However, while shareholders own shares – the equity in the company – it has been argued that the do not in any meaningful sense “own” the company. As the economists John Kay and Aubrey Silberston put it:No one owns, or could own, BT or Marks & Spencer.Many individuals and groups have rights and obligations around these companies – customers, shareholders, lenders, employees, directors – but none of these claims could plausibly be described as ownership.
Using the legal theorist A.M.Honoré’s classic exposition of the nature of ownership, Kay and Silberston show that shareholders have neither the right of possession nor the right of use, nor several of the other rights we associated with ownership – unless they happen to own every single share.The divorce of ownership and control, they suggest, follows on inevitably from this state of affairs.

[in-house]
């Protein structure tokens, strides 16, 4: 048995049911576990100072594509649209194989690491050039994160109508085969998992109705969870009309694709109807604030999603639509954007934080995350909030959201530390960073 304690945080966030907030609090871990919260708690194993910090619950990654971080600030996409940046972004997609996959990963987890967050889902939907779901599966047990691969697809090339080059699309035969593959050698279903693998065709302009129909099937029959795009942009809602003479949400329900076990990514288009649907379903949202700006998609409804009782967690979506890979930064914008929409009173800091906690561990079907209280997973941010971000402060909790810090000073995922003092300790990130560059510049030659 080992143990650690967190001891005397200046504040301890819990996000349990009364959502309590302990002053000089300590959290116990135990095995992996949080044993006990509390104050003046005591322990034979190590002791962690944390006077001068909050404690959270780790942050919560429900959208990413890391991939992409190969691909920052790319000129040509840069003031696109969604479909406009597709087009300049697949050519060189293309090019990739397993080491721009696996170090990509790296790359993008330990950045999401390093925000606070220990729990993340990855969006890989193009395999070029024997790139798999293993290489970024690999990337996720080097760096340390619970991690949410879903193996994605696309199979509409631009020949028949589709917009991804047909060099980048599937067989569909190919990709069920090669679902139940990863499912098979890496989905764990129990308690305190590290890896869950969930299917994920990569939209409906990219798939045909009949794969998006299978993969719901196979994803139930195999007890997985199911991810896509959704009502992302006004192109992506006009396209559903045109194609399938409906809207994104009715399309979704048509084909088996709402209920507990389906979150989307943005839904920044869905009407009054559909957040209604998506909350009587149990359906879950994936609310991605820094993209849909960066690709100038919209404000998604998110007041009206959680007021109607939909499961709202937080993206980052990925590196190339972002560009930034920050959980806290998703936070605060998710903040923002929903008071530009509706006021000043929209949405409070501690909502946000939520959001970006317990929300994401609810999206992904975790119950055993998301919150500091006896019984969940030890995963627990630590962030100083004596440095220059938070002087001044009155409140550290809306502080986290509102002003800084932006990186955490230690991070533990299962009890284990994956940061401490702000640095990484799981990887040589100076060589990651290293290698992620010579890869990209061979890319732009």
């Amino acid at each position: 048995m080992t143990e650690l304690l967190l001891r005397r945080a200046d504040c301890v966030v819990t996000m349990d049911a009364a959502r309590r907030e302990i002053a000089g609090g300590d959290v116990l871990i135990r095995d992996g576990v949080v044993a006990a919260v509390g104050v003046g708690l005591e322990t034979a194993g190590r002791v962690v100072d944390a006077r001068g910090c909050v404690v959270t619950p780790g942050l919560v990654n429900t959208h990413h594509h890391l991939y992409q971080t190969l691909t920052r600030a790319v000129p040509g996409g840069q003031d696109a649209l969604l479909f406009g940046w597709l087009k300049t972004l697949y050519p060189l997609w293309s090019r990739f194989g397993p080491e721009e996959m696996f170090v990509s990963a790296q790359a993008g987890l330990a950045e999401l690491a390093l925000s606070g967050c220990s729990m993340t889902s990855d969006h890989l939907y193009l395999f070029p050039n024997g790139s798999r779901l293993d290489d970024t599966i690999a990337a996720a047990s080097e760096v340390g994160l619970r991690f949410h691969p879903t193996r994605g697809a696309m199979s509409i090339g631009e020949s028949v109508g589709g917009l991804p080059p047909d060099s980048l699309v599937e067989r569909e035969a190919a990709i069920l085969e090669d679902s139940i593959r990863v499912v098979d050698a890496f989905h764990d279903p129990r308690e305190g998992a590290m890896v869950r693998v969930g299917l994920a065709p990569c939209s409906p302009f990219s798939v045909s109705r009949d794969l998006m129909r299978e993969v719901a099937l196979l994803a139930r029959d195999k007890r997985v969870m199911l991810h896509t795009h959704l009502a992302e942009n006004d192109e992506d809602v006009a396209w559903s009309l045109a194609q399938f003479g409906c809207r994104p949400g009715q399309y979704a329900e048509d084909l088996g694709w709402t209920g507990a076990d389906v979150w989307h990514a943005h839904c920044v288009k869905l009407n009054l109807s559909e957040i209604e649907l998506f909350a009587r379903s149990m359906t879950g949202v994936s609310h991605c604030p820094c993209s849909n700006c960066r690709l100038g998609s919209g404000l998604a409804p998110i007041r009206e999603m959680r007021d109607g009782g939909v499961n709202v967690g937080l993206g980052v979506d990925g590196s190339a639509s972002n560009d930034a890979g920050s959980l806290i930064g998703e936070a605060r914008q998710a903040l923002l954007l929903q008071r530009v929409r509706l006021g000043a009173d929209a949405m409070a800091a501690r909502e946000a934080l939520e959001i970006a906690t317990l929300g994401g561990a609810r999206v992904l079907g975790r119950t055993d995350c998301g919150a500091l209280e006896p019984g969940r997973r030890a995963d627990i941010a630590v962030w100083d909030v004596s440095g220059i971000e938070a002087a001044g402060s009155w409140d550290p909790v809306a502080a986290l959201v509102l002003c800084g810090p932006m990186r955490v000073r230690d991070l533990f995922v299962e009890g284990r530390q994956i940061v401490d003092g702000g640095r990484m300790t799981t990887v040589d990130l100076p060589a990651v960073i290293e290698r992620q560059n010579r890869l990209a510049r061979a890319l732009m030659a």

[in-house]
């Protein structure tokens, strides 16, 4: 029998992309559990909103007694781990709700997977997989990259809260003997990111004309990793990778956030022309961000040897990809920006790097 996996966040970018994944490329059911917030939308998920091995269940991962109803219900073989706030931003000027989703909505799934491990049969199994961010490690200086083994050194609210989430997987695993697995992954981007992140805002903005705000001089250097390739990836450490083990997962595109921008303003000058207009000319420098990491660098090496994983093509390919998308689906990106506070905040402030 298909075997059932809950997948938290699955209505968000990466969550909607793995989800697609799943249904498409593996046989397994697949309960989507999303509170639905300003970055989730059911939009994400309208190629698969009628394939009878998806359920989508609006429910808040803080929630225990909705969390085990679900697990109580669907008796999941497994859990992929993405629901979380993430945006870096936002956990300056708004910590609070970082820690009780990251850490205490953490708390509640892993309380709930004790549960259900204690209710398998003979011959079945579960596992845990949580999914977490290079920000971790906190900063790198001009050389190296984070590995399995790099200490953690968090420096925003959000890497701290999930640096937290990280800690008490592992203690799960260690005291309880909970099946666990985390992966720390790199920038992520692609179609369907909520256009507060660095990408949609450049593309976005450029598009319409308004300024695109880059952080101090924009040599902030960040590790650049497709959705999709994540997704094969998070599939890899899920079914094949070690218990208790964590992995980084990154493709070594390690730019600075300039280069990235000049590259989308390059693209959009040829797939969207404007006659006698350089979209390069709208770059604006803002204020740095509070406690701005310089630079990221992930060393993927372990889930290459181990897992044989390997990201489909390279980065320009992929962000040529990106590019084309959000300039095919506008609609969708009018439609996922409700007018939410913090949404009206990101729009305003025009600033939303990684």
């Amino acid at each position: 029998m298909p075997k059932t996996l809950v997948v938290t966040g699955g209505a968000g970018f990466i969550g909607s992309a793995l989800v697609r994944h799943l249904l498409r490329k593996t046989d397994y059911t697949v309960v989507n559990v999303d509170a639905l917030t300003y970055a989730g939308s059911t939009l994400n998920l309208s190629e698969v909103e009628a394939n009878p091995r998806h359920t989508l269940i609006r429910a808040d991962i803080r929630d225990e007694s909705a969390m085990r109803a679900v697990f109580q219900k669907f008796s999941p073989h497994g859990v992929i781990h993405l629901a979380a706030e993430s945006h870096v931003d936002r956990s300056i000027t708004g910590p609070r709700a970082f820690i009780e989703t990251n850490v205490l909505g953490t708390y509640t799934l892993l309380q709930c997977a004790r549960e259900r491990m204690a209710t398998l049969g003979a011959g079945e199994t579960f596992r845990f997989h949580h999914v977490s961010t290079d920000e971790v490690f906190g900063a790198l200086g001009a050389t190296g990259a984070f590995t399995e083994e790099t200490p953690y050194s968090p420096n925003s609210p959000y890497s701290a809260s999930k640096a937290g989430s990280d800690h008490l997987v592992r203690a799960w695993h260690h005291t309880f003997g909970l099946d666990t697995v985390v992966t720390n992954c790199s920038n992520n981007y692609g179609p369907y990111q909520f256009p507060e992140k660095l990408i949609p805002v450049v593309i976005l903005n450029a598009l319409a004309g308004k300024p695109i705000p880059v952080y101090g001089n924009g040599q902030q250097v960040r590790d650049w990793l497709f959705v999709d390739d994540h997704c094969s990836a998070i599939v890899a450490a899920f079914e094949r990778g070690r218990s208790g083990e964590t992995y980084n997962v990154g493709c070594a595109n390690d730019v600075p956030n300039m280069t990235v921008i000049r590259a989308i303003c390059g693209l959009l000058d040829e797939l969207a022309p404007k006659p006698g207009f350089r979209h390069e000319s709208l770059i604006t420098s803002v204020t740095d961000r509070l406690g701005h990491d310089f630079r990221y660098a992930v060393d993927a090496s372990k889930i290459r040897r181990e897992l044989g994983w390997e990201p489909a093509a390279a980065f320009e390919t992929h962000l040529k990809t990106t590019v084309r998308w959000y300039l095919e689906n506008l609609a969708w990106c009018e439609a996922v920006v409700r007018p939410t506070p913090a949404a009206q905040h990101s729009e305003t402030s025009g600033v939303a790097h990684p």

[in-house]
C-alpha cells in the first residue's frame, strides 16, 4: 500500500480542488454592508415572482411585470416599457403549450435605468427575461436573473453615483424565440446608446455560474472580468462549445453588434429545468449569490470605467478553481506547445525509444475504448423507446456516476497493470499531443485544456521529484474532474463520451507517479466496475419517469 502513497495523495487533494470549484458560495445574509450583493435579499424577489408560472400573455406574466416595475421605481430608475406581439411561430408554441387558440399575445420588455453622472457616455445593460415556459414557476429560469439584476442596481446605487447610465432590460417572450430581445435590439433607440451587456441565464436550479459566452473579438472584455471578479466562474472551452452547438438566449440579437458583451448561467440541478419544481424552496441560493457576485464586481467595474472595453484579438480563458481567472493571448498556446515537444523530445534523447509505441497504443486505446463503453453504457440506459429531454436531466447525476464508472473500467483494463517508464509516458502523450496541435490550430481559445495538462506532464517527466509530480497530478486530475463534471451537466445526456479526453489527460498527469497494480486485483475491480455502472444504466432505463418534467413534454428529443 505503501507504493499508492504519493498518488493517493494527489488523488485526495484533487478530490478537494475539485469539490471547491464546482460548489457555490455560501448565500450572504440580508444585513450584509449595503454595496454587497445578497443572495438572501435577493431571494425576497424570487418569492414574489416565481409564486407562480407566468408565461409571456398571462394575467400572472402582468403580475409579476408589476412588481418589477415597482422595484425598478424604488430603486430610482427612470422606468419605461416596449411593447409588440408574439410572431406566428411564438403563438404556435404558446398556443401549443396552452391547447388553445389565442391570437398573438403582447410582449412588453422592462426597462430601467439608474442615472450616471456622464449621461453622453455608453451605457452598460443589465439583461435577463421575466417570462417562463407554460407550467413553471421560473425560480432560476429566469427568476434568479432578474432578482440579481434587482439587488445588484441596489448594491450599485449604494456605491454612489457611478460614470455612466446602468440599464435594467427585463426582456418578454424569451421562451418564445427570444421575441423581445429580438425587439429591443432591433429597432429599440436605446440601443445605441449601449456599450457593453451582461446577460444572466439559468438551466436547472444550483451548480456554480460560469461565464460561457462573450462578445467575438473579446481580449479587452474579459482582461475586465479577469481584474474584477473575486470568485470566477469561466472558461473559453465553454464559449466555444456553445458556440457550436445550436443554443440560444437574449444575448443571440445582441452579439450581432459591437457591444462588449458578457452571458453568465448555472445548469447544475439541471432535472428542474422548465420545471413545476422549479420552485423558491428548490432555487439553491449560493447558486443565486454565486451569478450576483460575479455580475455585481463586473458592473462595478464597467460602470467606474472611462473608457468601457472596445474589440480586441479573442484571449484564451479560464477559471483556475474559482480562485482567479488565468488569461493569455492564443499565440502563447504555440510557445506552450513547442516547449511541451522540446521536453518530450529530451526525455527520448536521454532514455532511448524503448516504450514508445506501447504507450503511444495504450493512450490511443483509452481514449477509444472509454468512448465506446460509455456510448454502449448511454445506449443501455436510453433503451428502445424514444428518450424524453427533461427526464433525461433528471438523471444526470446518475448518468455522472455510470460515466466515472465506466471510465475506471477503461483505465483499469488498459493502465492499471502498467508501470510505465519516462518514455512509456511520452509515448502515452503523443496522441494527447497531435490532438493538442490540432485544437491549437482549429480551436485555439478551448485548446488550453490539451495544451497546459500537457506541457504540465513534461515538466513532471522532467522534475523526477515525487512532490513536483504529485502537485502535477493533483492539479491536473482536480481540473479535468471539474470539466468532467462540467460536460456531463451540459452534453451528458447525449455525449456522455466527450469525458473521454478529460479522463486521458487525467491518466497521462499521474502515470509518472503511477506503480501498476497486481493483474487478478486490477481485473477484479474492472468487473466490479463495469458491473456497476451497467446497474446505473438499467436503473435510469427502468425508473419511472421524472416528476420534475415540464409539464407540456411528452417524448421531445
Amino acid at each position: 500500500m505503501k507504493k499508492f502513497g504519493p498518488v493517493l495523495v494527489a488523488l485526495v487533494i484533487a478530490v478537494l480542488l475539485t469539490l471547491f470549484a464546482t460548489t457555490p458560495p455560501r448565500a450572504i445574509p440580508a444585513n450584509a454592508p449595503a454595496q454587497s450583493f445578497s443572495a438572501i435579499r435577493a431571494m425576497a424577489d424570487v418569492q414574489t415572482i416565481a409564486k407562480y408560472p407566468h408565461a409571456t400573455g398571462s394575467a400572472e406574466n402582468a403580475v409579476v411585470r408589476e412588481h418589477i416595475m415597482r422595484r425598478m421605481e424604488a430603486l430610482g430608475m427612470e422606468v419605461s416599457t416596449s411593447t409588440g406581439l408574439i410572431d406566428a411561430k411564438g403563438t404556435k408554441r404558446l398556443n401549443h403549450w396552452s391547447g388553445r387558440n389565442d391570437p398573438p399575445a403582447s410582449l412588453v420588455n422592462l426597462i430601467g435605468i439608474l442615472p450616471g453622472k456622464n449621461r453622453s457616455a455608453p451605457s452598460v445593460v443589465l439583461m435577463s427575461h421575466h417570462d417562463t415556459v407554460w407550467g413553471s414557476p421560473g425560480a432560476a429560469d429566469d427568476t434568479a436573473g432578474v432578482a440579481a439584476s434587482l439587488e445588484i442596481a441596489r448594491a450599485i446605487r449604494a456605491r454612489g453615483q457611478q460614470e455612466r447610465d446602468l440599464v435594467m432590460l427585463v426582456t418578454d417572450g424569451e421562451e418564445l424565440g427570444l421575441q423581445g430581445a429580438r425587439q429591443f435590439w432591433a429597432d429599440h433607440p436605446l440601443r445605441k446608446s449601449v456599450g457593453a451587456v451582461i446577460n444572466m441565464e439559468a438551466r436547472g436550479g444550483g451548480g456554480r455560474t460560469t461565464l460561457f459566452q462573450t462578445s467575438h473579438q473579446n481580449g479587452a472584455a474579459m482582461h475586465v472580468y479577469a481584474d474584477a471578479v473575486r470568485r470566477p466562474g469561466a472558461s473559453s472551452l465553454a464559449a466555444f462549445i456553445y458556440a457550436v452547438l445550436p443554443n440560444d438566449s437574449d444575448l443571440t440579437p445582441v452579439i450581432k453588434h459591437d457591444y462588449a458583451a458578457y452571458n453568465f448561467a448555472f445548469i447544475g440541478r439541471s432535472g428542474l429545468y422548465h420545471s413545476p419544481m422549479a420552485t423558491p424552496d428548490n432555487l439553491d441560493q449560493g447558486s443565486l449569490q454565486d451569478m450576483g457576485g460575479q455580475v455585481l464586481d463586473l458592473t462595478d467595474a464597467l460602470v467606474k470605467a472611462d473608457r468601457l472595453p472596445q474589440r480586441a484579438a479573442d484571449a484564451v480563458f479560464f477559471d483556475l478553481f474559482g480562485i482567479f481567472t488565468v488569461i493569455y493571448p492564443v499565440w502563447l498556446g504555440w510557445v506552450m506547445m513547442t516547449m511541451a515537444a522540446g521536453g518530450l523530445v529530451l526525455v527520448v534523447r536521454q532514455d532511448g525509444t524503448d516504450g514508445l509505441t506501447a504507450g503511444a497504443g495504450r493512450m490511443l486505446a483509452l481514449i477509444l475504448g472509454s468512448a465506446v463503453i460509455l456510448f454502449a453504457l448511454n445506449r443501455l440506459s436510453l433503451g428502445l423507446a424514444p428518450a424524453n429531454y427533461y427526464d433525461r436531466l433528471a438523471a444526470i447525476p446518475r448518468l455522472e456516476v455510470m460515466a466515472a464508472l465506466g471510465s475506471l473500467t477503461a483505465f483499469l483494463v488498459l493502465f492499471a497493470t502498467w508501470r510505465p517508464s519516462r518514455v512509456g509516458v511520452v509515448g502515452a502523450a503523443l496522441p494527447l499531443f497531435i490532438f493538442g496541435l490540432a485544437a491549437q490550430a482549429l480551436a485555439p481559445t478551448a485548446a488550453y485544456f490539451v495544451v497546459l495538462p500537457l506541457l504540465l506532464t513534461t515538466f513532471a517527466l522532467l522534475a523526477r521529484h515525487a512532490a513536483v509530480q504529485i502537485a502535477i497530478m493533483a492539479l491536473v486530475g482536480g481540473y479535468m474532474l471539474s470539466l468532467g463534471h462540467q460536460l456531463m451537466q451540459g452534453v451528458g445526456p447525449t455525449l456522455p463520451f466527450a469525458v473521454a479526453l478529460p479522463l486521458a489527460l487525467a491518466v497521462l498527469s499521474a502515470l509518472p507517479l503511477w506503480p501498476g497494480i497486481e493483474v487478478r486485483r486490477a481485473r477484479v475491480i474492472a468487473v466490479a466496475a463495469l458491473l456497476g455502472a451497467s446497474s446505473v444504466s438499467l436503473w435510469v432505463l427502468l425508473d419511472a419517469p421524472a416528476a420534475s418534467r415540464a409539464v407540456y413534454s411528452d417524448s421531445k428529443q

And I’m also pretty much in tune with the conclusion – the idea that investing in equities is a form of ownership is inaccurate, but usefully so. Certainly invoking the idea of ownership is a good way to get lefties interested in capital markets!
Ownership may not be the best way to talk about investment in the legal sense, but it can be a useful heuristic – what evolutionary psychologists call an “adaptive fallacy”. In other words, it may be inaccurate, but it is helpfully inaccurate. This is the conclusion of the Tomorrow’s Company report Tomorrow’s Owners:“Ownership”,while technically inaccurate or only partially accurate, is an excellent word to convey the stewardship dimension because it carries with it layers of meaning accumulated over centuries, relating to rights and responsibilities such as the duty of care.
And yep, there’s behavioural stuff in there too…